تغییر بین قواعد انتزاعی نشان دهنده شدت بیماری و نه وضعیت دوپامینرژیک در بیماری پارکینسون
|کد مقاله||سال انتشار||مقاله انگلیسی||ترجمه فارسی||تعداد کلمات|
|31079||2009||11 صفحه PDF||سفارش دهید||11441 کلمه|
Publisher : Elsevier - Science Direct (الزویر - ساینس دایرکت)
Journal : Neuropsychologia, Volume 47, Issue 4, March 2009, Pages 1117–1127
This study sought to disambiguate the impact of Parkinson's disease (PD) on cognitive control as indexed by task set switching, by addressing discrepancies in the literature pertaining to disease severity and paradigm heterogeneity. A task set is governed by a rule that determines how relevant stimuli (stimulus set) map onto specific responses (response set). Task set switching may entail reconfiguration in either or both of these components. Although previous studies have shown that PD patients are impaired at switching between stimuli, in the present study not all patients were impaired at switching entire task sets, that is, both stimulus and response sets: compared with controls, patients with unilateral signs (Hoehn & Yahr Stage I) demonstrated intact switching, even following withdrawal from dopaminergic medication, while bilaterally affected Stage II patients were impaired. The parametric measure of Unified Parkinson's Disease Rating Scale (UPDRS) score predicted increasing switch costs within the patient group. These findings suggest that switching entire task sets may be a function of extrastriatal, possibly non-dopaminergic pathology which increases as the disease progresses.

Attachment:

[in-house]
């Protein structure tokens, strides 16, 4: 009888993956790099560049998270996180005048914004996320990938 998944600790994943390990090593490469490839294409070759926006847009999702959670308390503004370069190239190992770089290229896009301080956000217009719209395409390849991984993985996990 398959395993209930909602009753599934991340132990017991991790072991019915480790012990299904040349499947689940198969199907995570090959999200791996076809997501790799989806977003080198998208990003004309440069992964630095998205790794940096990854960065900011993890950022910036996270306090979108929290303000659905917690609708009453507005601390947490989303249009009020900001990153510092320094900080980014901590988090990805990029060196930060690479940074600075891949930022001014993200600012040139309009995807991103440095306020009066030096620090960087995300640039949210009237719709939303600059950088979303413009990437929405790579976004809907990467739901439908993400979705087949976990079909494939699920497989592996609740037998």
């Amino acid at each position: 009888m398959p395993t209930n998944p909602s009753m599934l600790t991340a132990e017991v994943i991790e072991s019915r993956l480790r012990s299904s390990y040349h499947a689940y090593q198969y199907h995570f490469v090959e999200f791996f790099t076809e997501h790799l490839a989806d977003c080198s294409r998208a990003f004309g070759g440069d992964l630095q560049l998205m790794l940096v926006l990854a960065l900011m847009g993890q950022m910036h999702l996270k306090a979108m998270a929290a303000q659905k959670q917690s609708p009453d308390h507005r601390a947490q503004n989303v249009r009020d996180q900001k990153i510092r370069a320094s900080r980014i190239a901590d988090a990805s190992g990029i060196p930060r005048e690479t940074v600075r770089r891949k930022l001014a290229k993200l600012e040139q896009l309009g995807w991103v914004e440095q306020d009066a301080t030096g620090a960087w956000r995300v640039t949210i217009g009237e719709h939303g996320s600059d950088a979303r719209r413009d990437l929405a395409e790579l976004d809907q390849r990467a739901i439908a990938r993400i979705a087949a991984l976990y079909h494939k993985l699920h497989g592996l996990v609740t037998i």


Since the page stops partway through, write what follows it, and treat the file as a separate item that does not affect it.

Parkinson's disease (PD) is a neurodegenerative disorder with a complex neurochemical profile in multiple brain regions and neurotransmitter systems. At its earliest stages, pathology is limited to degeneration of dopamine (DA) neurons in the ventrolateral tier of the substantia nigra pars compacta, which project to the putamen and rostrodorsal caudate nucleus in the dorsal striatum (Agid, Ruberg, Dubois, & Pillon, 1987; Kish, Shannak, & Hornykiewicz, 1988). In later stages, ventral striatum including the nucleus accumbens becomes DA-depleted and a parallel mesocortical DA deficit develops, affecting the prefrontal cortex (Dubois & Pillon, 1995), limbic system and hypothalamus. While a major emphasis has been placed on DA neurotransmission, especially in the context of cognitive deficits and medication ‘overdose’ (Cools, Barker, Sahakian, & Robbins, 2003; Swainson et al., 2000), gradual degeneration of the locus coeruleus, dorsal raphé and cholinergic brainstem nuclei progressively compromise the noradrenergic, serotoninergic and cholinergic systems (Braak et al., 2006; Brooks & Piccini, 2006). This complex neurodegenerative profile is associated with increasingly severe motor symptoms of tremor, muscular rigidity, bradykinesia and akinesia. Pronounced cognitive deficits are also seen on tasks of executive function sensitive to frontostriatal deficits, such as the Wisconsin Card Sorting Test (WCST), intra and extra-dimensional (ID/ED) shifting, Tower of London (TOL), Odd-Man-Out task and their variants (Bowen, Kamienny, Burns, & Yahr, 1975; Canavan et al., 1990; Channon, Jones, & Stephenson, 1993; Cools, 1984 and Downes et al., 1989; Gotham, Brown, & Marsden, 1988; Morris et al., 1988, Owen et al., 1992 and Owen et al., 1993; Richards, Cote, & Stern, 1993; Robbins, James, Owen, Lange, et al., 1994; Taylor, Saint-Cyr, & Lang, 1986). However, these tasks comprise multiple cognitive components, including concept formation, hypothesis testing, working memory, and stimulus selection, and deficits reflect impaired functioning on any, or more than one, cognitive process. In order to elucidate the nature of the parkinsonian cognitive deficit, task set switching investigations have focused on the shifting component of executive function (e.g., Rogers & Monsell, 1995), but have not converged on a robust deficit. Impairments have been reported in terms of inflated switch reaction times (RT) and error rate (Cools et al., 2001a and Cools et al., 2001b; Cools et al., 2003; Hayes, Davidson, Keele, & Rafal, 1998; Pollux, 2004 and Witt et al., 2006), or switch error rate but not RT (Brown & Marsden, 1988; Pollux & Robertson, 2002). For example, Cools et al. hold that PD switching deficits are a function of ‘cross-talk’ interference from irrelevant stimuli, and reflect DA dysfunction in dorsal corticostriatal loops, since performance is ameliorated by dopaminergic medication (Cools et al., 2001a and Cools et al., 2003). Other studies however fail to find a switching deficit (Fales, Vanek, & Knowlton, 2006; Rogers et al., 1998; Woodward, Bub, & Hunter, 2002). As such, consensus on whether PD causes executive deficits as measured by task set switching, and an accurate characterisation of the role of the basal ganglia, the associated corticostriatal loops and DA within these regions, in executive control, have yet to be realised. It is proposed here that these discrepancies may stem from (i) paradigm heterogeneity and (ii) the effects of disease severity. In order to compare task set switching paradigms, we address the two major elements of a task set: the stimulus set, which is the mental representation of target stimuli, and the response set, the representation of available responses (Meiran, 2000). The task rule signifies a particular cognitive operation and determines the mapping between stimulus and response set (e.g., the numerical parity rule determines that stimuli ‘2, 4, 6, 8’ map to the ‘even’ response, ‘1, 3, 7, 9’ map to ‘odd’). The reconfiguration in stimulus–response (S–R) mappings after adopting an alternative rule or cognitive operation (e.g., judge whether the number is greater or less than 5) is central to task switching, and may dictate that the same stimuli be associated with different responses (same stimulus set, different response set: e.g., ‘1’ now maps to ‘less than 5’ instead of ‘odd’), or that different stimuli be associated with different responses (different stimulus set, different response set: e.g., ‘X’ maps to ‘consonant’). Hence, the complexity of S–R reconfiguration determines not only the magnitude of the switch cost, but also its cognitive significance and neural basis. Neuroimaging evidence implicates lateral and posterior prefrontal cortical as well as parietal regions in the process of remapping stimuli and responses (Braver, Reynolds, & Donaldson, 2003; Dreher & Berman, 2002; Dreher, Koechlin, Ali, & Grafman, 2002; Forstmann, Brass, Koch, & von Cramon, 2006; Rushworth, Hadland, Paus, & Sipila, 2002; Wylie, Javitt, & Foxe, 2004; Yeung, Nystrom, Aronson, & Cohen, 2006). These findings are also consistent with neuropsychological evidence of switching deficits in frontal lesion patients (Aron, Monsell, Sahakian, & Robbins, 2004; Mayr, Diedrichsen, Ivry, & Keele, 2006). However, incorporating the PD findings into this framework is hampered by differences in the degree to which switching engenders a switch in cognitive operation and a reconfiguration of both stimulus and response sets. The studies in which switching entails reconfiguration in both stimulus and response sets report intact switching in PD. Combining the Stroop and task switching paradigms, Woodward et al. (2002) found abnormal PD switch costs only in the colour naming (Stroop) condition, which was attentionally the most demanding, but not in the word reading (reverse Stroop) condition, indicative of depleted attentional resources rather than deficient internal (task) control. Importantly, switches in this study entailed changes in both stimulus and response sets, as subjects attended to different aspects of the stimulus and gave a different response on a switch of task. Fales et al. (2006) addressed switching as a function of the recency with which a task set had previously been performed, using letter and digit classification tasks that relied on different cognitive operations and necessitated S–R reconfiguration on a switch. They found no overall PD switching deficits, but, instead, increased error rate limited to those switch trials where the current task had more recently been performed. This finding was interpreted as a specific deficit related to backward inhibition (automatic inhibition of the previously abandoned task set) but not task switching. Notably, that PD group also displayed intact performance on other tasks of executive function such as the WCST and TOL. In contrast, the paradigms that highlight PD deficits (Cools et al., 2001a, Cools et al., 2001b, Cools et al., 2003 and Witt et al., 2006) were adapted from an earlier study by Rogers et al. (1998), who employed letter and digit naming tasks. Switching in this design required the reconfiguration of stimulus sets only: once the task-relevant stimulus, number or letter, had been selected from the digit-letter compound, the superordinate task set after a switch was still a simple speeded vocalisation of the target's identity; the mappings between stimuli and responses remained unchanged. The PD switching deficit was isolated to the cross-talk condition: the task-relevant stimulus was presented along with a distracter associated with the alternative task set (e.g., ‘7G’). Compared with the no cross-talk condition (e.g., ‘7&’), where the distracter was a non-alphanumeric character not associated with either task set (hence easily ignored), the cross-talk manipulation increases the difficulty of switching task sets by increasing the difficulty of selecting the currently appropriate stimulus in the face of interference from the irrelevant character; attentional selection is required to overcome this interference. Pollux (2004) also utilised a paradigm where switching applied to the stimulus only and also found deficits as a function of ‘attentional conflict’. These studies suggest that DA neurotransmission in frontostriatal circuits may only affect stimulus set switching, which is primarily mediated by selective attention, but it remains unclear to what extent striatal DA affects the ability to reconfigure entire task sets, i.e., both stimulus and response sets, which has been associated with frontoparietal function. Hence, we sought to clarify the impact of PD and corticostriatal DA on S–R reconfiguration in a paradigm of switching between tasks governed by abstract rules. Despite its presumed striatal-cortical progression, which renders PD an informative disease model for studying the roles of different brain regions in executive control, the second issue of disease severity is noteworthy because studies of task switching have grouped together patients ranging widely in disease severity without considering, or taking advantage of, the neuropathological differences between patients at varying stages of disease progression and disability. Disease rating scales take into account the patient's functional status as well as overt motor signs. The Unified Parkinson's Disease Rating Scale (UPDRS) offers a continuous measure of disease severity. In this composite scale, where each item is rated 0 (normal) to 4 (severely affected), the primary focus is on parts II (13-item interview on activities of daily living) and III (14-item motor exam). Conversely, the categorical Hoehn & Yahr staging system (Hoehn & Yahr, 1967) offers a broader classification of patients on the basis of two main criteria: (i) unilateral versus bilateral signs and (ii) balance and gait difficulties. We argue here that disease severity is particularly relevant to investigations into the cognitive impact of a progressive neurodegenerative disease such as PD. As the disease progresses, it not only affects regions like the striatum to an increasing extent, but also encroaches on cortex, particularly in prefrontal and parietal areas. For example, at the earliest disease stage, pathology is generally limited to the substantia nigra and dorsal striatum: a [18F]-6-fluoro-l-dopa PET study showed that in a group of unilaterally affected Stage I patients, dopaminergic underactivity was relatively confined to putamen while caudate DA neurotransmission was normal (Nahmias, Garnett, Firnau, & Lang, 1985). In contrast, the more severe signs later on in the disease, which usually become bilateral and include postural and gait disturbance, reflect more diffuse pathology with greater striatal DA loss (Morrish, Sawle, & Brooks, 1996) as well as probable prefrontal cortical dysfunction (for review, see Brooks & Piccini, 2006), parietal cortical abnormalities ( Sabatini et al., 2000 and Samuel et al., 1997) and serotoninergic and noradrenergic neuron degeneration ( Wolters & Braak, 2006). Therefore, disease progression is a critical factor determining the cognitive profile of any given PD patient. Thus, the present study directly addressed (i) the impact of disease severity and increasing cortical dysfunction on task set switching when this entails switching between abstract rules and S–R reconfiguration, and (ii) the role of striatal DA neurotransmission, or the effects of dopaminergic medication on S–R reconfiguration. The effects of PD severity on task set switching with S–R reconfiguration were systematically investigated in two ways: first, using the categorical measure of Hoehn & Yahr stage, and specifically focusing on one of the two primary classification parameters, the transition from unilateral to bilateral signs, by comparing the performance of Stage I and Stage II–III patients. Second, by analysing the impact of the parametric and arguably more sensitive measure of total UPDRS score, the summed total of parts II and III (activities of daily living and motor score), obtained on the day of testing, on switching. At the earliest stages, the effects of PD on cognitive control may be said to represent the effects of a relatively limited asymmetric dorsal striatal DA lesion which is most pronounced on the contralateral side of the motor signs; any cortical DA deficits as a function of subcortical DA neurotransmission may be limited to the motor cortex, which the compromised putamen projects to. Frontal and prefrontal DA neurotransmission however can be assumed to be relatively normal, given that these cortical areas are reciprocally interconnected to the mostly intact caudate. At later stages, DA dysfunction is primarily a function of two factors: (1) the striatal DA deficit which encompasses the caudate and more ventral regions of the basal ganglia, and which reduces DA neurotransmission in striatocortical loops, and (2) a parallel mesocortical DA deficit. As discussed, noradrenergic and serotoninergic deficits may also become apparent. Thus, while it is impossible to unequivocally rule out frontal pathology as a function of subcortical DA deficits at the earliest disease stage, particularly given patient heterogeneity, it may be possible to assume that this is relatively limited compared to the deficits seen in more severely affected patients, which reflect more direct frontal or other cortical DA abnormality, as well as non-dopaminergic pathology. Since S–R reconfiguration requires intact frontal functioning, more severely affected patients were predicted to exhibit S–R reconfiguration deficits. We also investigated the role of DA in task set switching. Whilst it has previously been shown that dopaminergic medication ameliorates cross-talk deficits, which we have argued arise from the need to switch stimulus sets, it is unclear whether it would also enhance switching between abstract rules and reconfiguring S–R mappings. The effects of dopaminergic withdrawal in Stage I patients will help clarify the basis of any disease severity findings: (i) if, similarly to switching between stimuli (or stimulus sets), switching between abstract rules (which entails switching both stimulus and response sets) relies on DA neurotransmission in striatal-PFC loops, withdrawal should inflate Stage I switch costs. (ii) If S–R reconfiguration relies on DA neurotransmission at the level of cortex, namely in frontal and parietal areas, then medication should in fact ‘overdose’ the theoretically intact Stage I cortical DA systems (e.g., Swainson et al., 2000), and reduce switch costs, i.e., improve switching, in the ‘off’ state. Such a finding would also suggest that Stage II S–R reconfiguration deficits reflect frontal DA dysfunction. (iii) If S–R reconfiguration depends on frontoparietal circuitry but not on DA, then the manipulation should have no effects on this type of switching. This would also suggest that deficits seen in more progressed patients likely originate in the non-dopaminergic pathology that emerges as the disease progresses. In addition to investigating the association between disease severity, striatal DA neurotransmission and switching deficits, an attentional manipulation was undertaken to test a prediction that follows from the cognitive significance assigned to cross-talk deficits. As discussed previously, cross-talk refers to interference between task sets stemming from the nature of the presented stimuli, typically a task-relevant character and a task-irrelevant distracter. Switching to the currently relevant task set requires overcoming interference from the alternative task set which the irrelevant character effectively primes. The mechanism by which this interference is said to be overcome is attentional selection, which presumably operates on the compound of task-relevant and task-irrelevant characters, boosting the representation of the relevant one and inhibiting the other. It has been argued that increased attentional selection load is critical in exposing switching deficits in cross-talk studies; in other words, that PD is associated with task set switching deficits when the additional process of attentional selection is required (e.g., Cools et al., 2001a, Cools et al., 2001b and Witt et al., 2006). We tested this hypothesis directly. Switching in a compound stimulus condition (e.g., ‘7G’), where the compound of target and distracter is associated with both tasks and hence requires both attentional selection and S–R reconfiguration, was compared to switching with a single, unitary stimulus (e.g., ‘7’) associated with both tasks which requires S–R reconfiguration but not attentional selection. If attentional selection is indeed a critical cognitive process which necessarily interacts with switching to expose the PD deficit, then switch costs with compound as opposed to unitary stimuli should be greater in PD compared with controls, particularly following dopaminergic withdrawal.